“The future bride is as fair a specimen of the Saxons of Yorkshire as could be found, and the respect and goodwill she has won in a foreign palace does credit to her north country origin,” concluded the D&S. “She is a native of Gilling, near Richmond, where her respected father still resides.”

WHEN Ethel Bannister was married in January 1919, her marriage certificate said she was an “experimental engineer”, which was a remarkable job title for a woman of her era.

She had had an impressive war: she’d been born in Balk, near Thirsk, in 1893, had grown up in Easingwold and had started work at Rowntree’s chocolate factory in York, but had moved into munitions manufacture.

In later life, she said she had been able to “make the perfect shell”, and she rose quickly through the ranks to become one of the HM Inspectors of Munitions.

Peace time obviously ended her munitions work, but as an “experimental engineer” in early 1919, she was still pursuing an untypical line of work.

All that ended in December 1919, when she gave birth to the first of her eight children and her career came to an end. Before she left the munition works, though, she had taken a funnel which had been used to put munitions into shell casings. It was later turned into a stand to hold a fire poker as a souvenir of her war work and is still treasured by one of her grandchildren in Middlesbrough.

The story, and the poker stand, were unearthed during roadshows held late last year by the Rememorial WW1 project, which is looking at how the Tees Valley coped in the period from the signing of the Armistice on November 11, 1918, to the final conclusion of the peace with the Treaty of Versailles on June 28, 1919, and Peace Day on July 19, 1919.

“It was a period of considerable uncertainty as people tried to come to terms with peace,” says Dr Ben Roberts of Teesside University, who is leading the Heritage Lottery funded project. “Society itself was adjusting in the wake of total war and this change brought mixed experiences of hope, anger, joy and sorrow.”

The project is building into an exhibition which will tour the region’s museums to commemorate the centenary of the peace later this summer.

Dr Roberts and his team would like to hear from anyone who has similar stories about this period of immense upheaval. They can be contacted by email,, or phone on 01642-738538, or RememorialWW1 can be found on Twitter.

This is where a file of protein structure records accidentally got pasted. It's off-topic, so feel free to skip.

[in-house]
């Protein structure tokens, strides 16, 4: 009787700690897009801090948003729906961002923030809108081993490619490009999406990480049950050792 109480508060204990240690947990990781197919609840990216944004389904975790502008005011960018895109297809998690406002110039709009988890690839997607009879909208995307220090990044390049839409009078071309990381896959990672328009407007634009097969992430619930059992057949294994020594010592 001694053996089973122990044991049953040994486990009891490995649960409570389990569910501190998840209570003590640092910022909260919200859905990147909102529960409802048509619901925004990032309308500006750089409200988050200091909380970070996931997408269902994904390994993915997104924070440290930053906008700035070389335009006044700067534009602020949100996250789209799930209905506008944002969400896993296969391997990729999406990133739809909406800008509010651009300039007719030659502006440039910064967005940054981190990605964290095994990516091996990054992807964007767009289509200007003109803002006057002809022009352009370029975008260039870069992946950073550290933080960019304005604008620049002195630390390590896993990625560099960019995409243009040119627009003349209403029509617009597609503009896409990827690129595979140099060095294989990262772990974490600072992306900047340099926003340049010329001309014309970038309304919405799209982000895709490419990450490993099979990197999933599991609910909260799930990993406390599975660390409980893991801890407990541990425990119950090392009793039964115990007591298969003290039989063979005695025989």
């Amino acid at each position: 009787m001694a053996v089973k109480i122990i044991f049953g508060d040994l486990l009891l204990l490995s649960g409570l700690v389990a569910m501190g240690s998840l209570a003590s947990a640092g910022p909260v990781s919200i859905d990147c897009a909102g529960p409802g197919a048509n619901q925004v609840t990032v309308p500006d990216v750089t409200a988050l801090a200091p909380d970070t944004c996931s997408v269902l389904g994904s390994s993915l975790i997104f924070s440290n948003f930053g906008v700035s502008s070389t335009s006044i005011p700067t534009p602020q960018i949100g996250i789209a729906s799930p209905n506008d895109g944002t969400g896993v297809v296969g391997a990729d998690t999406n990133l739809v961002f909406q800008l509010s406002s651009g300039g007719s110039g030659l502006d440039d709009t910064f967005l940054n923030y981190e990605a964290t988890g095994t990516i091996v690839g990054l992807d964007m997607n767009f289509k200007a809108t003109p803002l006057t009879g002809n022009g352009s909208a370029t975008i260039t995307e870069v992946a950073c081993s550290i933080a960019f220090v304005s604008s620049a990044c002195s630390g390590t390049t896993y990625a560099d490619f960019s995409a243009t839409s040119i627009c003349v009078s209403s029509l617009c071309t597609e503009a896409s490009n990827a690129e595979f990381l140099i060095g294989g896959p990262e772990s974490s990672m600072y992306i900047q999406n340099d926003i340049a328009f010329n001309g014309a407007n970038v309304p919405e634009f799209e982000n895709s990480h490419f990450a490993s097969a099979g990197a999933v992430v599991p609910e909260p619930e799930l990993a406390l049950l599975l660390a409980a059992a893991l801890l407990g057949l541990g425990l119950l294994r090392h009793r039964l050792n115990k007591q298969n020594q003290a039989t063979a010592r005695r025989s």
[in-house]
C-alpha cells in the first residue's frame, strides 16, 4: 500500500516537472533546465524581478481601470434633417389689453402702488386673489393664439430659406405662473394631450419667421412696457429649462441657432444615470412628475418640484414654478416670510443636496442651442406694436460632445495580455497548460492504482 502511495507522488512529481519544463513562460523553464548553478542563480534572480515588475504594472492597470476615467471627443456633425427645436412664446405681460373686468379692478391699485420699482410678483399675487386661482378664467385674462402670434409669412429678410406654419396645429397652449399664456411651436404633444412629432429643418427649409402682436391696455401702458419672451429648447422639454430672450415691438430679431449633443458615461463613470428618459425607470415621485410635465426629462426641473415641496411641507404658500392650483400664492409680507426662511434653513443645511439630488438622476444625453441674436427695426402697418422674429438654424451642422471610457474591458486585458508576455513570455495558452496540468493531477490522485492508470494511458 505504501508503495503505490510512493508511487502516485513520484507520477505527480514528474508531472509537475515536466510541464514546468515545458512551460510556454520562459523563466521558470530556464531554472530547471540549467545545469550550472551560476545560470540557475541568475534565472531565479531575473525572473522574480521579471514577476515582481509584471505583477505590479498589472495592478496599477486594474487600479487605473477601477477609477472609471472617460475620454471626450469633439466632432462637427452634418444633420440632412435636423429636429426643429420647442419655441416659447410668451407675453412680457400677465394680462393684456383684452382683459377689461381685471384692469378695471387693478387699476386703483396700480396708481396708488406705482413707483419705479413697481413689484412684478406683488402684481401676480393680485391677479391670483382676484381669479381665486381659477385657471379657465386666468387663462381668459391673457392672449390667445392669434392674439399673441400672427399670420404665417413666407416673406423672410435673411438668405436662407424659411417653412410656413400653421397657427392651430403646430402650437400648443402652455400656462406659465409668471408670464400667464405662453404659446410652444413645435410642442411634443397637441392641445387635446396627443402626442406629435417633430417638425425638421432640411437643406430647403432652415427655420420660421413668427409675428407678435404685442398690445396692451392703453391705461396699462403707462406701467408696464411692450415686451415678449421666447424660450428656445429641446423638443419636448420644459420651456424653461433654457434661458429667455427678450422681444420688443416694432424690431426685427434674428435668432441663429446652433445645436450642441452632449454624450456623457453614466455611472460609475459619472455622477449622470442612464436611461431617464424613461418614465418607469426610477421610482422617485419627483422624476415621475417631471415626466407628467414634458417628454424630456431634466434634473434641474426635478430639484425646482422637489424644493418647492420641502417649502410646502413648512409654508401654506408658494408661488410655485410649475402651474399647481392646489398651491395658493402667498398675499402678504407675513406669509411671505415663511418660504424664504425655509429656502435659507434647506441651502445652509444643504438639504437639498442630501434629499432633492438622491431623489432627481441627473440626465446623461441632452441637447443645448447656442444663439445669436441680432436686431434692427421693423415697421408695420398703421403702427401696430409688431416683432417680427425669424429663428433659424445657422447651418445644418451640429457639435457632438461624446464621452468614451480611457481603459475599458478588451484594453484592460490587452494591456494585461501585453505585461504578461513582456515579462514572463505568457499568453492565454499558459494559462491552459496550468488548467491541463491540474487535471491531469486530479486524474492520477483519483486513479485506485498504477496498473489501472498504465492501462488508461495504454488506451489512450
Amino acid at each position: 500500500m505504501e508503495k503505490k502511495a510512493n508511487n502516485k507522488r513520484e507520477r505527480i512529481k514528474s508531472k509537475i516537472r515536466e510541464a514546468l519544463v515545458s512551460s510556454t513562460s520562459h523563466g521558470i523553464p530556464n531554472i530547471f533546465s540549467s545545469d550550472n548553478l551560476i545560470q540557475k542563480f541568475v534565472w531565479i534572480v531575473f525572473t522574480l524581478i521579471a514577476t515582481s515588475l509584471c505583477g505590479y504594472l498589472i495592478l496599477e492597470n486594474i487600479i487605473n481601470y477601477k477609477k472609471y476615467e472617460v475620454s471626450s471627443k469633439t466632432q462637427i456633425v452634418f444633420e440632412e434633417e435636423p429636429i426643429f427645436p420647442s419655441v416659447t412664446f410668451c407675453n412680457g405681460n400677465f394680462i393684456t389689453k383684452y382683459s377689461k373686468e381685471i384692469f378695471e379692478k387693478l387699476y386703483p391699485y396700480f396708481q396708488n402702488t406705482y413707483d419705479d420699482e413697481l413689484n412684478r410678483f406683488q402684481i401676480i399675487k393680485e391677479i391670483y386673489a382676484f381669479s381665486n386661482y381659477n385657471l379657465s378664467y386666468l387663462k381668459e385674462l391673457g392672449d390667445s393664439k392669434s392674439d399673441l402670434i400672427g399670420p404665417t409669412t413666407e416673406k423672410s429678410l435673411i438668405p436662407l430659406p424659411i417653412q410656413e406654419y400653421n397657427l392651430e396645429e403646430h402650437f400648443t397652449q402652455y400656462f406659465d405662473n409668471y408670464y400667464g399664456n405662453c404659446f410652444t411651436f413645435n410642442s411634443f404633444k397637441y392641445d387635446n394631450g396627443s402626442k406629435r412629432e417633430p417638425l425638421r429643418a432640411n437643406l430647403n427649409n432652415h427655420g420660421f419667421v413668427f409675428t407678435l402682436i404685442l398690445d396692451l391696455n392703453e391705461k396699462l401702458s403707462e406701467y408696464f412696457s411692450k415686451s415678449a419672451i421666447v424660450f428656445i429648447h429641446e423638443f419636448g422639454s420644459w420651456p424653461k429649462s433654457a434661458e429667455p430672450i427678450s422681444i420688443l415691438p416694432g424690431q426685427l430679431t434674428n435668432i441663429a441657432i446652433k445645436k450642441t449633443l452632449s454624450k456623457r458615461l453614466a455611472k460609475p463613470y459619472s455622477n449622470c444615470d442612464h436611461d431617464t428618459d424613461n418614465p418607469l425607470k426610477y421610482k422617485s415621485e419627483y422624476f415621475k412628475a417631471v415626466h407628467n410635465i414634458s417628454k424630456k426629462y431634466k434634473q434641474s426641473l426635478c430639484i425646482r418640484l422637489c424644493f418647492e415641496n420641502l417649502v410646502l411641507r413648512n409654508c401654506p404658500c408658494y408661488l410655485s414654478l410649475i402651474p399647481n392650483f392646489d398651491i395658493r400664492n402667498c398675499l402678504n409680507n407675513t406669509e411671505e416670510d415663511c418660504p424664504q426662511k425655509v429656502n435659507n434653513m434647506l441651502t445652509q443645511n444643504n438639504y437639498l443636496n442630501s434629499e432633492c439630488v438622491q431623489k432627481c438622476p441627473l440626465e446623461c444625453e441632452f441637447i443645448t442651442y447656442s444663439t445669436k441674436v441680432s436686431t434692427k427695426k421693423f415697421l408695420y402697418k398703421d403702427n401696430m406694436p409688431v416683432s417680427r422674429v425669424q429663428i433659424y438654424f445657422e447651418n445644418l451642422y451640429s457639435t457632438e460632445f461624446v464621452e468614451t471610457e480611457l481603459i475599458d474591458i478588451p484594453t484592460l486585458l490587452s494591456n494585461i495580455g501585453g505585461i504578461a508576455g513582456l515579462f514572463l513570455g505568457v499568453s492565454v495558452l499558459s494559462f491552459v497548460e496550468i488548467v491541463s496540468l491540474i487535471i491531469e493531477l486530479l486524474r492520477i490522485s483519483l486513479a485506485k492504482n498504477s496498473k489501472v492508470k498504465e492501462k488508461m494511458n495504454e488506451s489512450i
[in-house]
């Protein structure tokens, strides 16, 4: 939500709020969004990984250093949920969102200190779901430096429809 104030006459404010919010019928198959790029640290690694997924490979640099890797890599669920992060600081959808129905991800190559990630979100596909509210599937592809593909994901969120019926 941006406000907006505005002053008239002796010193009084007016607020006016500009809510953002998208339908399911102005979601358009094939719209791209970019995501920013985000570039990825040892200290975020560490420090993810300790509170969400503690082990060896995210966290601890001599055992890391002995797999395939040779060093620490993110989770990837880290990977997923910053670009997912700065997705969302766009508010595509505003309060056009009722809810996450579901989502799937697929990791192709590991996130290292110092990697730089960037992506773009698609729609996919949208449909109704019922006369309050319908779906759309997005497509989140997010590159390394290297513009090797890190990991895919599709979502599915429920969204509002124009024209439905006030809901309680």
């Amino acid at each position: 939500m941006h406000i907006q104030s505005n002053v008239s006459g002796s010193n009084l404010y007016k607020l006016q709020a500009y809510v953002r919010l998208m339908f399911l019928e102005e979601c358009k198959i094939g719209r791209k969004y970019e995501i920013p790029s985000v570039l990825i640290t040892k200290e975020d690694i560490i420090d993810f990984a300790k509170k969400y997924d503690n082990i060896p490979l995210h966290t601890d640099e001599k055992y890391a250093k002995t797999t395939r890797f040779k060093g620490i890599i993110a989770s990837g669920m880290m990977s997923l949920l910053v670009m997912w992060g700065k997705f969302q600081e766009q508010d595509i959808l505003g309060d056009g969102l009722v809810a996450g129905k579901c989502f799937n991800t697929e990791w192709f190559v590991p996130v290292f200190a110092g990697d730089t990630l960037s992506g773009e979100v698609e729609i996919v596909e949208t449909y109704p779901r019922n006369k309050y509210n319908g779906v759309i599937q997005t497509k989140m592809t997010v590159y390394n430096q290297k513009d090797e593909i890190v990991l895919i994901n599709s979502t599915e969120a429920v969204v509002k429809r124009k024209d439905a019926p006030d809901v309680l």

IN recent weeks, we’ve been following the story of Lord Ernest Vane Tempest of Wynyard Hall whose “strephonic tendencies” were his undoing.

Lord Ernest was the son of the 3rd Marquess of Londonderry, who was twice drummed out of the army for misdemeanours involving an actress and a shaven new recruit, and who stood unsuccessfully for the Conservatives in Stockton in 1868.

But he is not the only one with such tendencies in the Vane Tempest family tree, and we are grateful to Chris Wimshurst for pointing us in the direction of the wife of the 9th Marquess of Londonderry.

She was Nicolette Harrison, born 1940, the daughter of a wealthy London stockbroker and a Latvian baroness. She was one of the last debutantes to be presented to the Queen and by the time she was 16, she was engaged to the 9th Marquess, 20, who had inherited the Wynyard estate two years earlier when his father, the 8th Marquess, succumbed to alcoholism.

Nico and the marquess, who lavished a fortune on restoring Wynyard, had two children, but then in early 1965, the marquess’ sister, socialite Lady Annabel phoned her up and told her to have a look at Top of the Pops on the telly – a cute, 22-year-old singer called George Fame had his first hit at No 1, Yeh, Yeh.

Yeah, yeah, thought Nico, who was smitten.

It is said that when Georgie played at The Globe in Stockton on April 2, 1965, she made it into his dressing room; that went so well that when he played the Redcar Jazz Festival on October 31, 1965, photographers were kept well away as the pop star was being accompanied by “a real cool chick with a handle”.

In 1969, Nico gave birth to her third child, Lord Castlereagh. Her suspicious husband confronted her, a blood test was performed, and Fame was identified as the father.

The divorce in 1971 was a front-page sensation, particularly as the ex-marchioness immediately married her pop star in front of the world’s cameras at Marylebone Register Office.

But just as Lord Ernest’s story of strephonic excesses didn’t end happily, nor did Nico’s. She took her own life in 1993 by jumping off the Clifton suspension bridge near Bristol. She left a note saying she had "no purpose in life" once her children had left home.